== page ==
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At the City Police Court this morning Thomas Henry Richards was charged with deserting his wife, Elizabeth Richards, on July 11, 1887. MrCarew, R.M., occupied the Bench. Mr Callaway appeared for complainant; Mr A. C. Hanlon for defendant. Mr Hanlon asked that the charge be amended to one simply for maintenance. His Worship referred to the expense incurred in bringing accused back to the colony. Mr Gallaway said that under the present charge imprisonment must follow conviction. The charge was not amended, and the case was proceeded with. Constable Ruttledge arrested accused in a skating rink at Launceston on August 14 under a New Zealand warrant. Complainant said that last July she was residing at Dunedin, her husband and herself coming to town from Queenstown. He left for the latter place to settle his business, saying that he would be back in a fortnight. He had never returned, and witness had not seen him until that day. Accused had two children, and left witness and them without any means of support. The Benevolent Trustees had aided her in supporting them and herself. He never stated that he intended to leave the colony, and she was never agreeable to them living apart. To Mr Hanlon : Accused had been working to the end of June. Witness brought four children to town—two by accused, and two by a former hutband. One of witness’s sons was twentysix years of age, but no support was received from him. Another was twenty-five years of age, and was in employment. Witness never said to accused that he could clear out; that she did not want him. She had two other boys working, but little support was received from them. Witness never told her husband that all she wanted from him was the furniture. When witness came to Dunedin he took a house at 10s per week, but did not pay the rent, nor did he furnish the house. It was not a fact that she drank frequently ; she took drink only when she was driven to distraction by accused, and she had never been drunk. She had been an inmate of the Queenstown Hospital, but was forced to go there owing to accused’s treatment and partly owing to drink. He had never asked her to let him have charge of his two children. Witness and accused had never lived happily; they had quarrelled over women. She had never heard her husband say or hint that he intended proceeding to another colony in search of employment. She heard that he had left the colony with a woman who had had a child by him. To Mr Gallaway : Accused owned considerable property in Queenstown, and witness could not state whether he owned the property at the present time. She believed that he took a passage for this girl, giving her name as Mrs Richardson. The letters produced were found under accused’s pillow while he was the worse of drink. That was before she left Queenstown. The letters were addressed to “ Edith,” who was a sister of the girl Clara Aldridge, whom accused took over to Launceston, la one of the letters he referred to a baby, of whom he was the father. In consequence of accused’s conduct witness left her home, as he had a loaded revolver in his possession. He asked her to return, and gave up the revolver to her. She had seen accused and the girl Aldridge together on the Queenstown steamer, and had frequently complained to him about his conduct with her. He had admitted and denied having been too familiar with Clara Aldridge. Constable Ruttledge (recalled) said he was once stationed at Queenstown, and knew Clara Aldridge. He saw her after accused was arrested. She was coming to the police station; and saw them together at the police station. When accused was remanded to Dunedin witness saw the girl Aldridge, who had a baby in her arms. Accused and the girl Aldridge resided at the same hotel. Mr Hanlon submitted that his learned friend had failed to make out a case of desertion against accused. There was not the slightest doubt, however, that the latter had gone to Tasmania, but before going he had rented a house, furnished it, and so provided a home for complainant. Accused had frequently told hia wife that he intended going to New South Wales or Tasmania in order to obtain employment, as he was unable to get it here. He had no intention of residing permanently in the other colony, as was alleged by the other side, and he (counsel for plaintiff) had failed to substantiate theii allegations. The letters produced by his learned friened were undoubtedly written by accused, but they had been written and placed under his pillow with the intention of bringing complainant to her senses. His Worship considered thatapnma Jack case had been established, and committed accused for trial. Bail was allowed—accused for LIOO, and two sureties of LSO each.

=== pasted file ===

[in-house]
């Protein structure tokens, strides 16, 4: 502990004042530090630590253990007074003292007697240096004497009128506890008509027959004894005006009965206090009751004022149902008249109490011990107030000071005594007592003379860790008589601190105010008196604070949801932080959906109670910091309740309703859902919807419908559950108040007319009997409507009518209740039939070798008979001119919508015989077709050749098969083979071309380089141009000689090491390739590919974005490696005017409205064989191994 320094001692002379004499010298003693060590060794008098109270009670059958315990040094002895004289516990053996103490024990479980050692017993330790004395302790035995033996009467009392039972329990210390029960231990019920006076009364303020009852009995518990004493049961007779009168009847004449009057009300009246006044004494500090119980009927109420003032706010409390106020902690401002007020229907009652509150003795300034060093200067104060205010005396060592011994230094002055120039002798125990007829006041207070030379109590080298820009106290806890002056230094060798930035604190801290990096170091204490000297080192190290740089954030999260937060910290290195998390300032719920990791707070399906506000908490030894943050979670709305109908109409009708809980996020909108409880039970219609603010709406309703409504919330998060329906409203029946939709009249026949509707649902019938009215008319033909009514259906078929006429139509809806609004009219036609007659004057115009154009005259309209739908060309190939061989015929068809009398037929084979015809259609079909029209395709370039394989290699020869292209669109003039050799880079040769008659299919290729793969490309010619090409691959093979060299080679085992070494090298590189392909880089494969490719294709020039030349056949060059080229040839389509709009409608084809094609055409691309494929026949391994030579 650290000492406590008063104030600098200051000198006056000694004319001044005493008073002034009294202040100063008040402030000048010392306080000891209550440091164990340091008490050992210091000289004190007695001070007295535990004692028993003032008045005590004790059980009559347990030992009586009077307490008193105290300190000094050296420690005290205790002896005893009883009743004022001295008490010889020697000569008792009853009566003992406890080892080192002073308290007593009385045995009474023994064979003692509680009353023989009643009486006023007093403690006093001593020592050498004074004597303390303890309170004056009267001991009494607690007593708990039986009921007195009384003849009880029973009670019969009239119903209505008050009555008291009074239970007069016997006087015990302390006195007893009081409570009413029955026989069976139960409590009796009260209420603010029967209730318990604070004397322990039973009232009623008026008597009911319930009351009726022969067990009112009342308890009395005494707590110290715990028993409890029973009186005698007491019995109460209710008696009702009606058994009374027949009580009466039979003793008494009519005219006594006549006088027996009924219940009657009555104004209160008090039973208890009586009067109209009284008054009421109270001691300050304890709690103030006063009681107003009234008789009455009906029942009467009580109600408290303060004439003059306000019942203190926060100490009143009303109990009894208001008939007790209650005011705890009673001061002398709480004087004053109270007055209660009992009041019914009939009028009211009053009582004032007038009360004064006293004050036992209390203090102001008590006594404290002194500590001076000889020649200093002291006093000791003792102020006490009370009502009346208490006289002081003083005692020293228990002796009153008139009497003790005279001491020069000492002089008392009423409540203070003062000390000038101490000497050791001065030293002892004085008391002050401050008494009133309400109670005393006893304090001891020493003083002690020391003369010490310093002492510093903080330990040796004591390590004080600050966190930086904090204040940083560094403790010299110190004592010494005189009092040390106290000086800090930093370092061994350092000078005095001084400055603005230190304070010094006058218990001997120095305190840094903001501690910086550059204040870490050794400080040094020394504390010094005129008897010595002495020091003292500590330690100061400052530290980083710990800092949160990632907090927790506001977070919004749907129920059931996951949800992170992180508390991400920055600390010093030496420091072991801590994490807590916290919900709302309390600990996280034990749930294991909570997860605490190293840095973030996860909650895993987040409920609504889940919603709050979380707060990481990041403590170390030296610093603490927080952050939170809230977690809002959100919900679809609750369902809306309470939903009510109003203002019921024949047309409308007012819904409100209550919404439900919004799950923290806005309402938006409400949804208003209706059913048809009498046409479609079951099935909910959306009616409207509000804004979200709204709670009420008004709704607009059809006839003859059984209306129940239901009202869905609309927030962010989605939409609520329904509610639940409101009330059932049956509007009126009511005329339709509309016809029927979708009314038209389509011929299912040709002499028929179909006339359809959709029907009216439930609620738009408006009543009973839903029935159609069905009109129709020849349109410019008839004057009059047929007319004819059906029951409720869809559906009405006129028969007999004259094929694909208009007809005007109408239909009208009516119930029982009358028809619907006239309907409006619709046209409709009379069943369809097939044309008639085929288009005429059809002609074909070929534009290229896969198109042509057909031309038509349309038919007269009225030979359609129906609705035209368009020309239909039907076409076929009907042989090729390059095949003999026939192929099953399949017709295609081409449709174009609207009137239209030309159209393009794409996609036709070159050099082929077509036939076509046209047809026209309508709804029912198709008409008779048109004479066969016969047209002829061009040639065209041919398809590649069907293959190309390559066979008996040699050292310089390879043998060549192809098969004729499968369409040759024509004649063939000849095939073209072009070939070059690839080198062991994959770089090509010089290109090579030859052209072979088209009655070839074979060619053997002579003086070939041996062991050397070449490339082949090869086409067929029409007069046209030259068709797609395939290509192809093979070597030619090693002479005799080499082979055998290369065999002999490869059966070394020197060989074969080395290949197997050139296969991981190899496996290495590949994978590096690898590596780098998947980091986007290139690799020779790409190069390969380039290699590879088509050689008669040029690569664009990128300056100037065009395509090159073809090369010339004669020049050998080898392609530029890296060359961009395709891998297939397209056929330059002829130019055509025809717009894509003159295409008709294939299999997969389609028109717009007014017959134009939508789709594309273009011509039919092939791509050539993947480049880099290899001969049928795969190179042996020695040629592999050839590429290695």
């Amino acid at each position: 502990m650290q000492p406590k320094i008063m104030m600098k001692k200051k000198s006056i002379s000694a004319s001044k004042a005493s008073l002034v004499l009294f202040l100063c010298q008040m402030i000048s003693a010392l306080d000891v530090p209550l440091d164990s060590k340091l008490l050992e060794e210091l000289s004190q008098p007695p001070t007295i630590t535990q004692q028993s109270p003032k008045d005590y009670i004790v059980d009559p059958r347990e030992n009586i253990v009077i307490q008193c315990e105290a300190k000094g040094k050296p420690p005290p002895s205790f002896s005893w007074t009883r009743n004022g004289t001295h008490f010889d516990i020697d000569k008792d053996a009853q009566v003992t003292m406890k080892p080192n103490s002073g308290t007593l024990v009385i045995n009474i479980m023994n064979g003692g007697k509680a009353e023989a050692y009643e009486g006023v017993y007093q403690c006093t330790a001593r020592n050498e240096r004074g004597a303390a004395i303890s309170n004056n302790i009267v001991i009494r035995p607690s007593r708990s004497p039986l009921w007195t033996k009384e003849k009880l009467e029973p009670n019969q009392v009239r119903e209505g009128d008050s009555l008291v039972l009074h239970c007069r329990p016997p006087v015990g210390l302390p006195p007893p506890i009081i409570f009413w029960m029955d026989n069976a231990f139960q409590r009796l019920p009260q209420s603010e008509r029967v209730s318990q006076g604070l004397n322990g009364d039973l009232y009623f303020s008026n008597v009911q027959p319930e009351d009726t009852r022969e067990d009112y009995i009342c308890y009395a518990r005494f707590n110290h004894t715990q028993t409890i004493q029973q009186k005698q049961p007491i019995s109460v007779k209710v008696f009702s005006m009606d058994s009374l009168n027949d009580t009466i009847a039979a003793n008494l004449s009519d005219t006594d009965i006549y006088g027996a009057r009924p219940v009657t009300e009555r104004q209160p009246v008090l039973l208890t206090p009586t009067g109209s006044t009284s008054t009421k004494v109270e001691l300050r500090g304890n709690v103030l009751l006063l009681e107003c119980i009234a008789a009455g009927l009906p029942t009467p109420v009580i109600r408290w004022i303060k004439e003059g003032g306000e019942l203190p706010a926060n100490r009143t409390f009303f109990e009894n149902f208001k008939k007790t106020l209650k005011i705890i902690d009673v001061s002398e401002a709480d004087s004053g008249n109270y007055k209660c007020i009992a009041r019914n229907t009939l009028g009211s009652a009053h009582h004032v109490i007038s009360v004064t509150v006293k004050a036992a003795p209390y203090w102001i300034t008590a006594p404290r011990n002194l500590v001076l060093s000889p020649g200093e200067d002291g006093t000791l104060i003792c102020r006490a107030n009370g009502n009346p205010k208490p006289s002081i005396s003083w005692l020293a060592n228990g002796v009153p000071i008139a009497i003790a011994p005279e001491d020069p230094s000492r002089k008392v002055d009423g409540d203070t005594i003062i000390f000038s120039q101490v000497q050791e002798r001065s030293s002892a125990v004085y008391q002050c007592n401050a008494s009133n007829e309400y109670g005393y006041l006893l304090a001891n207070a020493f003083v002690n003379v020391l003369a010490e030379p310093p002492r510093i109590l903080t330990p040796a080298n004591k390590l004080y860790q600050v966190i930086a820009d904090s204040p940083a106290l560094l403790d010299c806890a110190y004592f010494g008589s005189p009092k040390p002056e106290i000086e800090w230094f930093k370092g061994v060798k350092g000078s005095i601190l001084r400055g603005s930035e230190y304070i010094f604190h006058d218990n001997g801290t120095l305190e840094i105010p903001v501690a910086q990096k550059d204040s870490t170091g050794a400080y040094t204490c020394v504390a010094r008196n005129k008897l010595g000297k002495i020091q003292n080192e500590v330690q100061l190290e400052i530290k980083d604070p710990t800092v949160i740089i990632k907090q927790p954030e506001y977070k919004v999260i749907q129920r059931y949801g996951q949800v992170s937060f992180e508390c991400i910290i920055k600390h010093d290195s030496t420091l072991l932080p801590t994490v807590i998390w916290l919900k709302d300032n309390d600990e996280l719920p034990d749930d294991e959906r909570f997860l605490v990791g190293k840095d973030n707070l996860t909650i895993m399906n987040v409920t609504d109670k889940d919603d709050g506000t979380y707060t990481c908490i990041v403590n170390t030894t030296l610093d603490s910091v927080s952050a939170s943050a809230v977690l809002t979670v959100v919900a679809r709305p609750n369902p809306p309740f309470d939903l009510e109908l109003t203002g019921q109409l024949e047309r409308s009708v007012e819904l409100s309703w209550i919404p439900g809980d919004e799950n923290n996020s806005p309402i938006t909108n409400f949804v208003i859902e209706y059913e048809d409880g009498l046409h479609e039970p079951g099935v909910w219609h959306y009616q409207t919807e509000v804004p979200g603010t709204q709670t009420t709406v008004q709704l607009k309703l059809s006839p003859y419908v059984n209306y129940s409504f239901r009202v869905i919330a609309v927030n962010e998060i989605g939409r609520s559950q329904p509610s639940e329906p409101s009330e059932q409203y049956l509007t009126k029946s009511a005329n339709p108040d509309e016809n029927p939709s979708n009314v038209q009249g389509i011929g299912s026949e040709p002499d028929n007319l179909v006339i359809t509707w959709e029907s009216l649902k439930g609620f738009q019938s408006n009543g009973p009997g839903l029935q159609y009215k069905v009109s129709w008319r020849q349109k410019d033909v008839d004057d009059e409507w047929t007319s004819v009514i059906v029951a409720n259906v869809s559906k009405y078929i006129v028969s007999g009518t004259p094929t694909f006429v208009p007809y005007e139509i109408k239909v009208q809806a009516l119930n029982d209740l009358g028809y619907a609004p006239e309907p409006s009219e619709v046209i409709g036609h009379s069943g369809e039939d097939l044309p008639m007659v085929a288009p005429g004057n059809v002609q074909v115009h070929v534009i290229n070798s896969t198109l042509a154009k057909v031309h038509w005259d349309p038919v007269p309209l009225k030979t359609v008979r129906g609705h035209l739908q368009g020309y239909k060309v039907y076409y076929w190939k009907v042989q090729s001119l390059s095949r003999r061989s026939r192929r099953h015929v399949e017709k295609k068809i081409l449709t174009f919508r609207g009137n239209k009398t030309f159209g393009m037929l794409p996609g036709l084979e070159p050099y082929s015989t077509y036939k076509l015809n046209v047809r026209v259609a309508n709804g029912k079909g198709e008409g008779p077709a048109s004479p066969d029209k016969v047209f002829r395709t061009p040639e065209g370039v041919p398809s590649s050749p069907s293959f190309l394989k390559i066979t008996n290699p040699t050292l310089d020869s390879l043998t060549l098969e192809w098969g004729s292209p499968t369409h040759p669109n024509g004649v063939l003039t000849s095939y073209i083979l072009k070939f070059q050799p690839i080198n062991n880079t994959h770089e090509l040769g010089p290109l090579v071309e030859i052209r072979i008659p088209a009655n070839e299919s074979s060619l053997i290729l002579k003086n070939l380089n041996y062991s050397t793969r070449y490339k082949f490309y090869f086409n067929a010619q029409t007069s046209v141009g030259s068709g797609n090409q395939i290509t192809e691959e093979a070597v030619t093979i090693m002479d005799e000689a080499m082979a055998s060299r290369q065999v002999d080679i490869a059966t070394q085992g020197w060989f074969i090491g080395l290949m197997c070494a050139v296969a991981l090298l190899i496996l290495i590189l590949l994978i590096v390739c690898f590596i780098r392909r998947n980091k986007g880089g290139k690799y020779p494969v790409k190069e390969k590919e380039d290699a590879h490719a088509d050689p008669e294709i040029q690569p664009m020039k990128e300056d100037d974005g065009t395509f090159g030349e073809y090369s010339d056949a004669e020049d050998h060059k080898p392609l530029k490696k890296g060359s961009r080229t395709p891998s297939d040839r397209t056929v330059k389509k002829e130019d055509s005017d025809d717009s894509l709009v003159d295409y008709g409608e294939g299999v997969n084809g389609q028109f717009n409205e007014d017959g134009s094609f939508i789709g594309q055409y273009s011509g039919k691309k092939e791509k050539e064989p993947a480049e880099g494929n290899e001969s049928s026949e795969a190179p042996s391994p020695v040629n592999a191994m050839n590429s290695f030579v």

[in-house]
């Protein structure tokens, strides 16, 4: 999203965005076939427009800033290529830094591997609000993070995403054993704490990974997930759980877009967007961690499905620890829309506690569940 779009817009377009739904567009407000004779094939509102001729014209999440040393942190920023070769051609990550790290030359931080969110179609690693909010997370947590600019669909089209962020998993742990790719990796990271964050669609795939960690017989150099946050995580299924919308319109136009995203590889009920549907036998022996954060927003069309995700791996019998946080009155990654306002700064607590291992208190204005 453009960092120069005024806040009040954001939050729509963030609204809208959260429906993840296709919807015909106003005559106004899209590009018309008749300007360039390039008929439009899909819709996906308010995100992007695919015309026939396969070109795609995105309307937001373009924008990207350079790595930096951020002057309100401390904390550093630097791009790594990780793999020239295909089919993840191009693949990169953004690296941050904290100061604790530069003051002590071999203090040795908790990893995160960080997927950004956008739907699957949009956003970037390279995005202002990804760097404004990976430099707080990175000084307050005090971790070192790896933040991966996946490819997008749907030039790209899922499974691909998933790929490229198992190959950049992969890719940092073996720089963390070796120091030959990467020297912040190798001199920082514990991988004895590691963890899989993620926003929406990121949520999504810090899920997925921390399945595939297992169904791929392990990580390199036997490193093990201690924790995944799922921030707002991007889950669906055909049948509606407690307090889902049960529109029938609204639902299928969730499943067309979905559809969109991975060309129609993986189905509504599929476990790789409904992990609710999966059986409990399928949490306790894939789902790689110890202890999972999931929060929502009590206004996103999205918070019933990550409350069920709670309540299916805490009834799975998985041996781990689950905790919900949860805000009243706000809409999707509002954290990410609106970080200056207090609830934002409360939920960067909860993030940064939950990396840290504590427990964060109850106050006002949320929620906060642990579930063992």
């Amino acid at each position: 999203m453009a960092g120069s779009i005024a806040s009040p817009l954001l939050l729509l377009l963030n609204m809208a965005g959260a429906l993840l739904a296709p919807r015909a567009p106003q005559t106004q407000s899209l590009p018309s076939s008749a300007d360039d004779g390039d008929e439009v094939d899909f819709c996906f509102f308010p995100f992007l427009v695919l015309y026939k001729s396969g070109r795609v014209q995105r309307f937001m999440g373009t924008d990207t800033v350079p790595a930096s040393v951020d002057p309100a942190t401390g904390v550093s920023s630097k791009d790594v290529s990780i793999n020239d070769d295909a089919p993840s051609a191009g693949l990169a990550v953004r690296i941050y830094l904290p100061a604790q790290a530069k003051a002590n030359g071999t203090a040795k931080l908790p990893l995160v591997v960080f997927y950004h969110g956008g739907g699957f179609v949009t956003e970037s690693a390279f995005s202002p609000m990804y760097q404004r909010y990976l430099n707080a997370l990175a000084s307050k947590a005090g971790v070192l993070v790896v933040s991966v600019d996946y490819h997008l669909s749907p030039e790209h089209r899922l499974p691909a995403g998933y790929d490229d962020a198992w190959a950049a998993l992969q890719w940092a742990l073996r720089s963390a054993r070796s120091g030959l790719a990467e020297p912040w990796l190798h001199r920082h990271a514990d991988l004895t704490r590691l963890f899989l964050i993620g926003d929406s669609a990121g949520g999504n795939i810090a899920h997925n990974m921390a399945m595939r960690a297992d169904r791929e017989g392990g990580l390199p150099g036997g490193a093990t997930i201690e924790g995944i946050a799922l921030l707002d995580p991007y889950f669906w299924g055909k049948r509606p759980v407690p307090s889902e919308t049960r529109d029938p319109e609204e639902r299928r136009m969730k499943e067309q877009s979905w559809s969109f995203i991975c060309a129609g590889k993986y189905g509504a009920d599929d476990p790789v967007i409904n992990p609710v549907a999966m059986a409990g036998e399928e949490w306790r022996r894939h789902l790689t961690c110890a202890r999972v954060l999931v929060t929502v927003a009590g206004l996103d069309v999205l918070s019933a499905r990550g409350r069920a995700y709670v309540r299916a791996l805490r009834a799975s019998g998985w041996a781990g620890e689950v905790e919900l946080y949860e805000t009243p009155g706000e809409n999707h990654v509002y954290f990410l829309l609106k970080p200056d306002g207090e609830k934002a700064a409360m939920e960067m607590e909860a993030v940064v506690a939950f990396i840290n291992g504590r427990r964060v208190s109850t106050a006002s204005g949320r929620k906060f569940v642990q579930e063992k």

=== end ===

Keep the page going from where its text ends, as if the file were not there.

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Bibliographic details

ALLEGED WIFE DESERTION., Evening Star, Issue 7996, 27 August 1889

Word Count

ALLEGED WIFE DESERTION. Evening Star, Issue 7996, 27 August 1889